Tracing the virus hit.

The Coronavirus (now known as COVID-19) continues to spread, but at a decreasing speed (see first chart). The jump in the official number of cases on Feb. 13 was due to a more comprehensive definition of infections.

Highlights:

  • The Coronavirus (Covid-19) is set to weigh markedly on global Q1 growth, owing to a sharp slowdown in China and supply chain disruptions. Just today, Apple has warned over its IPhone sales due to Covid-19 restrictions.
  • Indications are mounting, though, that a pandemic can be avoided, with the official number of new infections falling for almost two weeks. If the virus is indeed contained, most of the global economic damage – though not all – may be recovered over subsequent quarters. Our 2020 global growth forecast now stands at 2.8%, 0.2pp lower than before the epidemics.
  • As we anticipated in our Focal Point on Jan. 30, global markets are taking note. Equities in the advanced world have fully recovered their January losses, but we remain guardedly constructive on this asset class.
  • After the sharp fall, core bond yields are unlikely rebound quickly amid more dovish central bank expectations and subdued inflation.
  • IG Credit is likely to stay resilient, while USD strength may extend somewhat further until global data confirm a more robust recovery.

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TRACING THE VIRUS HIT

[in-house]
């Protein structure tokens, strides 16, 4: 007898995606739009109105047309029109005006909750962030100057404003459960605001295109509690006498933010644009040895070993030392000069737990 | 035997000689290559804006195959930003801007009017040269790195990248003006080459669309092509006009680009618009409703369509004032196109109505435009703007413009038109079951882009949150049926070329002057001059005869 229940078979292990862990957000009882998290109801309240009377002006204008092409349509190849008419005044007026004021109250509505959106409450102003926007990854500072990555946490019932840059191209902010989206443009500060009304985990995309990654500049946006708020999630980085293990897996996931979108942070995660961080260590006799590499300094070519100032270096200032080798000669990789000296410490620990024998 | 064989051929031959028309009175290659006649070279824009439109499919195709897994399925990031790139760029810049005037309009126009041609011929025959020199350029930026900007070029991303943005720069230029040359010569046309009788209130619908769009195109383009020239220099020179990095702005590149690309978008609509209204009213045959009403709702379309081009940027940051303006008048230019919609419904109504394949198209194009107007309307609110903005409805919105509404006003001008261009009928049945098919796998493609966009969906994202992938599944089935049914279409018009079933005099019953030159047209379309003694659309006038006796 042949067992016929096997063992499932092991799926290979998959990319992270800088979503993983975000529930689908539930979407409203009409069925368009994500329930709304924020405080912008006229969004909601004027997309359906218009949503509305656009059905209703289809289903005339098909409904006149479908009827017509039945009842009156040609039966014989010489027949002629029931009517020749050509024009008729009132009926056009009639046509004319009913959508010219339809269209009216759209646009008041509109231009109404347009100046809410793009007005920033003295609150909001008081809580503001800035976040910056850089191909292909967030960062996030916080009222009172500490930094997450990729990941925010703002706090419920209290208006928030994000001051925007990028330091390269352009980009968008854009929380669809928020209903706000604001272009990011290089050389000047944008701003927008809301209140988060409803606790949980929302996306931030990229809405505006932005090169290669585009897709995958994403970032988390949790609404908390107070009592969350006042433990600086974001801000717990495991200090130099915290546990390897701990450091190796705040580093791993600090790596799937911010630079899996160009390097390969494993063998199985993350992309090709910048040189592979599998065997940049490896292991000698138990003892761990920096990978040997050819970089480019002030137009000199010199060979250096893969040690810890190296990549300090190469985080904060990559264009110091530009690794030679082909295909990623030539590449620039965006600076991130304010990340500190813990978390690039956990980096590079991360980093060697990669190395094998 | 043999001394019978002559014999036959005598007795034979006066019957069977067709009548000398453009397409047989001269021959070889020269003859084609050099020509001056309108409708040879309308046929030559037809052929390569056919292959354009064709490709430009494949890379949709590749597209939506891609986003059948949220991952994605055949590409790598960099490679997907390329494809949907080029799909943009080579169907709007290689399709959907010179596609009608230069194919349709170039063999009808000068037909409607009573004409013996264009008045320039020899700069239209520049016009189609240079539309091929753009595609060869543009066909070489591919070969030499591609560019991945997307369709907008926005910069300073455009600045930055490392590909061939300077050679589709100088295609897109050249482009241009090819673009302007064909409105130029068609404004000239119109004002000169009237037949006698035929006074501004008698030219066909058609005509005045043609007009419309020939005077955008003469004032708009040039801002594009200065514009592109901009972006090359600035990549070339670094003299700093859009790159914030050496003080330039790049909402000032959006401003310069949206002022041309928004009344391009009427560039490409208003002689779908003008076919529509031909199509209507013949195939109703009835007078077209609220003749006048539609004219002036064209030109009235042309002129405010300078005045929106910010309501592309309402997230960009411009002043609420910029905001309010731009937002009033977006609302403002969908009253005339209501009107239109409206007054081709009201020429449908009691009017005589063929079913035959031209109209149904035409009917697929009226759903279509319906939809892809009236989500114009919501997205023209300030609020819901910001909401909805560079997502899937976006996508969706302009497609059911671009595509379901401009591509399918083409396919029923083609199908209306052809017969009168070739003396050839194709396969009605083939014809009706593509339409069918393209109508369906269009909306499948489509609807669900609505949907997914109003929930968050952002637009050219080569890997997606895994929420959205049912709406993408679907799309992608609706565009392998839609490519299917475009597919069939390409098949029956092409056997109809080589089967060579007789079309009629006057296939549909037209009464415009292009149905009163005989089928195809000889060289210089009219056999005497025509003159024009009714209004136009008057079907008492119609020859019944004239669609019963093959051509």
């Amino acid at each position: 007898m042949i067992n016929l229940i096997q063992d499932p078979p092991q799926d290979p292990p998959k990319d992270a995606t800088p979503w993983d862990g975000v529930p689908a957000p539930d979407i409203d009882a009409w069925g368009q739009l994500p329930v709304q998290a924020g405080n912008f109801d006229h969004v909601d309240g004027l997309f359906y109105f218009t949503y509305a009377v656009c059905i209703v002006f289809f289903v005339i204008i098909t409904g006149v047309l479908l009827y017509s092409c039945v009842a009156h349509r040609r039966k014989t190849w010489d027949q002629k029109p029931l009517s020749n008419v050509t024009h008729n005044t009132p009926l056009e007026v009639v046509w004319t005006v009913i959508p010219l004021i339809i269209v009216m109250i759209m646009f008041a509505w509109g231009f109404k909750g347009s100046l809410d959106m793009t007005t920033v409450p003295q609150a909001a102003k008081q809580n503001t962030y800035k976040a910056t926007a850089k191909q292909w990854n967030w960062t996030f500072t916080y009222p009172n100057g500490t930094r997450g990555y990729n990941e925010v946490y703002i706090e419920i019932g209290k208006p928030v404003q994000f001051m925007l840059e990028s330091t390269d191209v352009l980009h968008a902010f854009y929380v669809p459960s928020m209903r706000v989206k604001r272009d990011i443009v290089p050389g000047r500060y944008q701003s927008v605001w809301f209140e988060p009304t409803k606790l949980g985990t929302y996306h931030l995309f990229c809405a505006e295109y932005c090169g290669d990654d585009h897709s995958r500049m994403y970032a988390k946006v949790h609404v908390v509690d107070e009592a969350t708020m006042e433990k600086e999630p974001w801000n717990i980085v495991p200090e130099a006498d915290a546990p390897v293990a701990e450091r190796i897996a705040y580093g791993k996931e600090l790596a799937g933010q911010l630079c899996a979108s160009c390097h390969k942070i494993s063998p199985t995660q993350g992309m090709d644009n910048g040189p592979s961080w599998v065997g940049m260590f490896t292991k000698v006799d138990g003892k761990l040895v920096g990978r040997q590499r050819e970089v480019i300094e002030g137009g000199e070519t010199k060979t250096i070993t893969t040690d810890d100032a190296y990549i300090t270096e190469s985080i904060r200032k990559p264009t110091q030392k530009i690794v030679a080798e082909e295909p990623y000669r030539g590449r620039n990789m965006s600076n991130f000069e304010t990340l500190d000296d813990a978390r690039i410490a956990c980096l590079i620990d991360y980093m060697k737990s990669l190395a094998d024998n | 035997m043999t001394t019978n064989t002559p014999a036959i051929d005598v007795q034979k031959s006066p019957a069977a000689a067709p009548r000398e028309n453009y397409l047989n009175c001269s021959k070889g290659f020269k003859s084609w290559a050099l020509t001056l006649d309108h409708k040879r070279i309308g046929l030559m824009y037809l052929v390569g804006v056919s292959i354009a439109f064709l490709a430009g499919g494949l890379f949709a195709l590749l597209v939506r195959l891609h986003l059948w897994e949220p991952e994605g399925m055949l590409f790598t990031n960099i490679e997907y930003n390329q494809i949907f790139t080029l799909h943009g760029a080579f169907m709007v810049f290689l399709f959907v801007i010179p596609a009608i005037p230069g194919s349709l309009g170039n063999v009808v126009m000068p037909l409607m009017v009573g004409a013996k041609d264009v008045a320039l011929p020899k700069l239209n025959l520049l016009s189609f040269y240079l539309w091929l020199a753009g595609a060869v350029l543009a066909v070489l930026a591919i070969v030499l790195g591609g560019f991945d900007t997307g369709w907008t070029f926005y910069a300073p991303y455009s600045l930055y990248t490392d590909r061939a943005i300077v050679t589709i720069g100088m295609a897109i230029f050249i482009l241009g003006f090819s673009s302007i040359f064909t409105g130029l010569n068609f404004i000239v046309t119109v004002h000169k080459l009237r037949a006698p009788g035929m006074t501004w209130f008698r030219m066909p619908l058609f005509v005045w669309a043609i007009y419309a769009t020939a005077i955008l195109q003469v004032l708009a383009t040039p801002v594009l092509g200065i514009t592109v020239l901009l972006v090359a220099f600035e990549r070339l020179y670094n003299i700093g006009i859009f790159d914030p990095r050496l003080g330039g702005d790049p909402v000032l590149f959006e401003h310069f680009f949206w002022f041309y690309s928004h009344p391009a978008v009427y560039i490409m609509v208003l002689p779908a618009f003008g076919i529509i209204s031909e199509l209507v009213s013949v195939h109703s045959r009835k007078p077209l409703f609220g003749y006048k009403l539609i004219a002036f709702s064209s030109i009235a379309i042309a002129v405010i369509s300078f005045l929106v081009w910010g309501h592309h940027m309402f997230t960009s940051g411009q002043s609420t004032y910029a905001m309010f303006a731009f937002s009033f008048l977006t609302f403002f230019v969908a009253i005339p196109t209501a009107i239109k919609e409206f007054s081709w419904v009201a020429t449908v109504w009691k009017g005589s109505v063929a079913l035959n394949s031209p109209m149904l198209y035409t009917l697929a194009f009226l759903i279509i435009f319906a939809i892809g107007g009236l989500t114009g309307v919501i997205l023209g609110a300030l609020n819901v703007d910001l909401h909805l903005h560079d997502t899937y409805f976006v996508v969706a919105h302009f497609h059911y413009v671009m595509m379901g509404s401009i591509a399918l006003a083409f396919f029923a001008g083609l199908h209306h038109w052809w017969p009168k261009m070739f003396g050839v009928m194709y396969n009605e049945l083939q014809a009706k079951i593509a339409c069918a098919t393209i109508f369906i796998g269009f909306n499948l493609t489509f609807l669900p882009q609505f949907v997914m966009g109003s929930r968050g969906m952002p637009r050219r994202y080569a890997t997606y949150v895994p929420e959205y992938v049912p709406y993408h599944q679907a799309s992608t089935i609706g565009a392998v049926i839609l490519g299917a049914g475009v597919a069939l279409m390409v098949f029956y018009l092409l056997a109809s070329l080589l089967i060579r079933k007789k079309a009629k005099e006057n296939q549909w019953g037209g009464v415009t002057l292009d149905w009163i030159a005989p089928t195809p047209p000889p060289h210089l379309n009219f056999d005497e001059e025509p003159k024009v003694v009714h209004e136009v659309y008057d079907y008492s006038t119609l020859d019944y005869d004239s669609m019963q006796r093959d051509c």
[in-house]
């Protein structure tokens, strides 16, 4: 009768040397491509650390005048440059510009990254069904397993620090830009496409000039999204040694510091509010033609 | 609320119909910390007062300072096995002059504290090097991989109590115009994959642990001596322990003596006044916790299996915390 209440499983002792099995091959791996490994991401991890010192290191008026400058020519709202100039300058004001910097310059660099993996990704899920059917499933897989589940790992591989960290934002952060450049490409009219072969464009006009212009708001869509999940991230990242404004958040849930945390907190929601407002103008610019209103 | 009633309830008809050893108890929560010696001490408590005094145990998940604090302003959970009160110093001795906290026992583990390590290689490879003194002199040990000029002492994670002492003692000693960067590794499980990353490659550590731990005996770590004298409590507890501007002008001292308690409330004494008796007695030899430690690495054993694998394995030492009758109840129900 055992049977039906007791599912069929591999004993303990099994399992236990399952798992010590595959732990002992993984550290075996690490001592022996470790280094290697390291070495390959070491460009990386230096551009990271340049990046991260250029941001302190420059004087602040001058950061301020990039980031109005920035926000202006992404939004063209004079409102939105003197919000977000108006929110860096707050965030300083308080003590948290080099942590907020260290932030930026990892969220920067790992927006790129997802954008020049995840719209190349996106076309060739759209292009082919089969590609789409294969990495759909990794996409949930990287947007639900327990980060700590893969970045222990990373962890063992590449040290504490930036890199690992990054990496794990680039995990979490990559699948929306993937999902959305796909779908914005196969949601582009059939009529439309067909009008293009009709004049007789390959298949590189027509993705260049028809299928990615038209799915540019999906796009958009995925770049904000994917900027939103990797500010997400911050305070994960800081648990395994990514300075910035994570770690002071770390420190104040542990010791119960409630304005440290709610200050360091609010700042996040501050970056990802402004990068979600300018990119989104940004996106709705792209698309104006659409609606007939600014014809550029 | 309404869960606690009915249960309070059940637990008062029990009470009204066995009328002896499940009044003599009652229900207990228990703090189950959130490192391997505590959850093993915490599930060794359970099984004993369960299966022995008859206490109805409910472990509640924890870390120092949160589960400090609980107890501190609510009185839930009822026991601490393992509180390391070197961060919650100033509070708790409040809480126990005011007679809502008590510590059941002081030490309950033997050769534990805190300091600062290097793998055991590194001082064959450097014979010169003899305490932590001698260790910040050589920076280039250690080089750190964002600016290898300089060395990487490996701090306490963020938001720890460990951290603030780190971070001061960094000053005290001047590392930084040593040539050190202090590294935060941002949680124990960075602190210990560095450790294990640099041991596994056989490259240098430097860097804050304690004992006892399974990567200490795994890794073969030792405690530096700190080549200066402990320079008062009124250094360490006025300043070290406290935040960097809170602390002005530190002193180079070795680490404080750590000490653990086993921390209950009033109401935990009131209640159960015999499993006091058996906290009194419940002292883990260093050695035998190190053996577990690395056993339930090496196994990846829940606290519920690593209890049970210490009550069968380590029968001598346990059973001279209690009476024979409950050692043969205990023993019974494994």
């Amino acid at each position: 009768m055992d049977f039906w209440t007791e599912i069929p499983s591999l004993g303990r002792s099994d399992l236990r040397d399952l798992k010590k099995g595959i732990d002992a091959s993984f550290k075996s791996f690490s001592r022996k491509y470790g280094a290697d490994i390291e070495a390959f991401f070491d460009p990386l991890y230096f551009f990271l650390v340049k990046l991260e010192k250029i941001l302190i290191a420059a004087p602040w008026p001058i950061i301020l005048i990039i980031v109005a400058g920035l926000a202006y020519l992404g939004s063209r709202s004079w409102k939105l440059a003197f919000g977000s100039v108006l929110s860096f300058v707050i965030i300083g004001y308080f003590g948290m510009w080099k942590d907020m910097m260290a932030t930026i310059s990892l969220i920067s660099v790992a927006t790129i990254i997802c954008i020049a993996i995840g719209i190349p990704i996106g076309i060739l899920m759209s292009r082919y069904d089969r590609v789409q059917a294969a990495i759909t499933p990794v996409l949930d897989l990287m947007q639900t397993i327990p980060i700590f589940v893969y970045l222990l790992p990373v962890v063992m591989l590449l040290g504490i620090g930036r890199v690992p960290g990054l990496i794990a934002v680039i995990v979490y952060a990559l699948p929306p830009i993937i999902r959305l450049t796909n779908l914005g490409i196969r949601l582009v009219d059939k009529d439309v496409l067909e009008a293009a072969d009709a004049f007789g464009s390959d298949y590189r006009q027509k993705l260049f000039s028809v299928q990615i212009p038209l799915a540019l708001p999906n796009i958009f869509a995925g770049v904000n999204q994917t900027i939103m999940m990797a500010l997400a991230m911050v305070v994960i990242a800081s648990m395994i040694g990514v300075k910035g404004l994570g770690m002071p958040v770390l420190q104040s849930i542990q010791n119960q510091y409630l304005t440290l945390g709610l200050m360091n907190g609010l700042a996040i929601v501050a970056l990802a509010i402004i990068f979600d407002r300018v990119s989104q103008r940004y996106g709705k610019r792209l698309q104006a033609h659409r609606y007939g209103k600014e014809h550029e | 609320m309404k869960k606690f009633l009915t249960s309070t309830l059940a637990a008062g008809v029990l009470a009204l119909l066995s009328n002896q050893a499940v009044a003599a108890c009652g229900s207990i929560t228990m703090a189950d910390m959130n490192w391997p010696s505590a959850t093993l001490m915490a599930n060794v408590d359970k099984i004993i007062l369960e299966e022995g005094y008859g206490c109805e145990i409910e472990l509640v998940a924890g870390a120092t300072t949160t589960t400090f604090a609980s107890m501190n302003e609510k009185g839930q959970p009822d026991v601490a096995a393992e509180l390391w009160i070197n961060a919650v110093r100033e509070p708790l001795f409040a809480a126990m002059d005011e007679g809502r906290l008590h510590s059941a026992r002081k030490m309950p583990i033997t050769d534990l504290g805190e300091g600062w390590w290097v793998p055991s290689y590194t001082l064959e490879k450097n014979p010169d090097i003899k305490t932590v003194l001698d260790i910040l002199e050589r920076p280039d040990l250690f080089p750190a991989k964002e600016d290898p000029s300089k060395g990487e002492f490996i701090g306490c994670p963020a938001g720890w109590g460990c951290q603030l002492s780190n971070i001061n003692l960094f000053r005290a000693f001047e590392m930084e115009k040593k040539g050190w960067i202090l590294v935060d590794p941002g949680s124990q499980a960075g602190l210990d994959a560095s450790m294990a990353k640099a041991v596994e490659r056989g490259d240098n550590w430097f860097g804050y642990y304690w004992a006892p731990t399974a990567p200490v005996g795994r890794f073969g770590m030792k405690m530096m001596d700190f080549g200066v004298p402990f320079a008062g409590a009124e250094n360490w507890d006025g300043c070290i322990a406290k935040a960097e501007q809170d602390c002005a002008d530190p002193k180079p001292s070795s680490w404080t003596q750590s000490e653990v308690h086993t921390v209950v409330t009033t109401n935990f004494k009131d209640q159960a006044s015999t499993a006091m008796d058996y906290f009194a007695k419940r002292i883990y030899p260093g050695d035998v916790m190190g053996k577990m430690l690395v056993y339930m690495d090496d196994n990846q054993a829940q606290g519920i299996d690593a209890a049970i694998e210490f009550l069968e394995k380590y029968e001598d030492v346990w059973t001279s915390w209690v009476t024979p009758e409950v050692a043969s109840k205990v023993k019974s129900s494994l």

RELATED INSIGHTS

COVID-19 FACTS & FIGURES
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INCORPORATING QUANT SIGNALS INTO EU EQUITY SECTOR/STYLE STRATEGY: MAINTAIN A TILT TO CYCLICALS AND VALUE
We present an update of our proprietary equity valuation tool, based on quant models. It provides indications of over- or undervaluation for different sectors and styles of European equities, which is further enriched by our qualitative analysis. Currently, among European equity sectors, financials, energy, telecoms, and autos look undervalued while Pharma, utilities and software appear overvalued.
CHINA’S RECOVERY CONTINUED BUT A BIT SOFTER THAN EXPECTED
China's economic recovery continued in Q3 2020, although a bit softer than expected. Real GDP growth rose to 4.9% yoy, slightly below the Reuters consensus expectation of 5.2% yoy, but still a substantial upturn from the 3.2% yoy in Q2. On a quarterly base, growth dynamics softened to 2.7% qoq, after 11.7% qoq and -10% qoq in the two previous quarters.